In Urnerboden, a Swiss village in a high valley, about 60 families craft cheese the old-fashioned way. When the snow melts, they lead cows up the mountain to dine on the chilly flowers and grass. The munched-on petals and grass enrich cows' milk with flavors of sunshine and Swiss earth.
The cows live like Tolkien elves, and they produce the ingredients for some of the best cheese you’ll find in the city of Dallas, if you’re lucky enough to grab it before it’s gone. At Scardello, you’ll find some alp cheese sitting quietly, some dusted by flower petals.
This is a relatively new life for Rich Rogers. He grew up in Dalhart, a West Texas town, where “the fanciest cheese we had was out of a squirt can,” he says. During the winter, it's one of the coldest parts of Texas. Rogers' grandfather ushered in his love of food, teaching him why Italian-American food means so much more than eating.
A slice of cheese from the French Alps rewired Rogers' brain. Beaufort is a raw milk cheese, a firm Alpine that resides near the Gruyere family. Talking with Rogers, who opened Scardello on Oak Lawn almost a decade ago, you’ll come away with new phrases that are as brilliant as the cheese he brings in. His “cheese heroes,” Daphne Zepos and Max McCalman, led classes in New York, where Rogers learned the ways of the curd.
“We’re kind of like cheese detectives,” he says of his Dallas shop. Recently, Scardello opened a location at the Dallas Farmers Market.
The day before Thanksgiving, the Oak Lawn store is rippling in the wind. One customer walks in and asks for enough cheese for 10 people — the only instructions given — and the cheese detectives get to work.
“You going to make it an appetizer?” the cheesemonger asks. She nods, and he recommends a bolt of cheddar that’s unlike anything you’ll find at the grocery store.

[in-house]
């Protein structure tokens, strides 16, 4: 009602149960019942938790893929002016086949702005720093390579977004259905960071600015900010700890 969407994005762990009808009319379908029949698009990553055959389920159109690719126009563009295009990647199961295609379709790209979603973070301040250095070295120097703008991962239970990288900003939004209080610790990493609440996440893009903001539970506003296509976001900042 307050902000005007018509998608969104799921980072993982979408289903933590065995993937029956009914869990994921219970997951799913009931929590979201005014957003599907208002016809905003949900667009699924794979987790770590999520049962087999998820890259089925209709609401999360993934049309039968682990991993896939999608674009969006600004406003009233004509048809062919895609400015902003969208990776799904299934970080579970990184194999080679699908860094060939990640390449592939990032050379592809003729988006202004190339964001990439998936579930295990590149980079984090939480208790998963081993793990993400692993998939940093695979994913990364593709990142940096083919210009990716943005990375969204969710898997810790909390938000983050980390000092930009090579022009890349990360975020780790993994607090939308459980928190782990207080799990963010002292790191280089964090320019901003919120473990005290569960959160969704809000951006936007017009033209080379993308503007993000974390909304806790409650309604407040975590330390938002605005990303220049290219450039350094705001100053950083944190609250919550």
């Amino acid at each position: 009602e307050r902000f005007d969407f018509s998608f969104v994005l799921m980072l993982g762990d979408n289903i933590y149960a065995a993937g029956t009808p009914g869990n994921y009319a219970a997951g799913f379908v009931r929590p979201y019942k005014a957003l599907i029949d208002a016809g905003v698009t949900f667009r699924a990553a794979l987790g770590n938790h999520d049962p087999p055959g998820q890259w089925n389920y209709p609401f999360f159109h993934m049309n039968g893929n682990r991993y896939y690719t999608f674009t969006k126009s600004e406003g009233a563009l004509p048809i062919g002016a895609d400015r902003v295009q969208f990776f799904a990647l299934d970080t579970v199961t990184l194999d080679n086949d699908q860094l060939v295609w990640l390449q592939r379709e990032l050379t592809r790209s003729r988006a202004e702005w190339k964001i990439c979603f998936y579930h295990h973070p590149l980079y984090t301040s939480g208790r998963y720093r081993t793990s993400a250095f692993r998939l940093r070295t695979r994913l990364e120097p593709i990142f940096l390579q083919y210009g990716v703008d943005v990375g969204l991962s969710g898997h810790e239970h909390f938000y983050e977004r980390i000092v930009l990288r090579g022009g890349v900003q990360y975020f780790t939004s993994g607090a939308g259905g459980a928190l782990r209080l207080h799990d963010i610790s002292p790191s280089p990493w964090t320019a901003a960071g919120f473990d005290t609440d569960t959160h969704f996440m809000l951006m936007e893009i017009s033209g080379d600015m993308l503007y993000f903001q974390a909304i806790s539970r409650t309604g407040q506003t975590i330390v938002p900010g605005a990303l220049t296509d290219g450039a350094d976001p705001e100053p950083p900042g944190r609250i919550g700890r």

“Early on, people came in and just did not know what in the world was going on,” Rogers says of Dallas cheese-seekers when Scardello opened. It’s not hard to fathom — walking in, you’ll see cheeses you recognize, such as Pecorino Romano, and some that you don’t. Black Betty is an aged goat’s milk cheese that tastes nothing like the laminated logs you’ll find at Kroger. It’s got a sweetness to it. On my visit, I pick up a pizza slice of Pecorino Romano with truffles that lights up my brain like the Griswold house in the Christmas Vacation movie.
“We always get excited when people come who know about cheese,” Rogers says. But this isn’t a place for food pretension. It’s a simple, great cheese shop with wine, olives — there’s a taleggio melt sparking with garlic that’ll ruin you on grilled cheese — and a few people who care enough to recommend Parmesan cultures.
“It’s still the greatest job ever,” Rogers says. He says the first time he ate Rush Creek Reserve, a buttery, runny hunk from cheesemaker Andy Hatch in the uplands of Wisconsin, was pure heaven. “You realize how good it can be,” Rogers says. He teaches a class at Scardello called Cheese 101 and is frequently available to share some of his cheese pairing favorites.
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And every now and then, Rogers hosts a ceremony that lovers of Parmesan should flock to. He cracks a wheel of true Parmigiano-Reggiano. It takes some time, no more than a binged episode of Stranger Things, and it’s a sight to behold. Rogers whips the wheel around, driving wedges into it, slowly opening its body like some kind of ancient ritual, and it opens with a crack-thunk that probably sounds something like when someone cracked the first Gutenberg Bible. Years ago, when I watched the Parmigiano-Reggiano wheel open at Scardello, I smelled the aroma of something completely unexpected: fresh pineapple.
From the moment the cheese opens, it begins to die. Therefore, the whiff that tears out of the cheese like a bird is “perfection,” Rogers says. The crags of mountainy Parmesan smell precisely like pineapple.
Like all of the cheeses at Scardello, you won’t forget it.
Scardello, 3511 Oak Lawn Ave.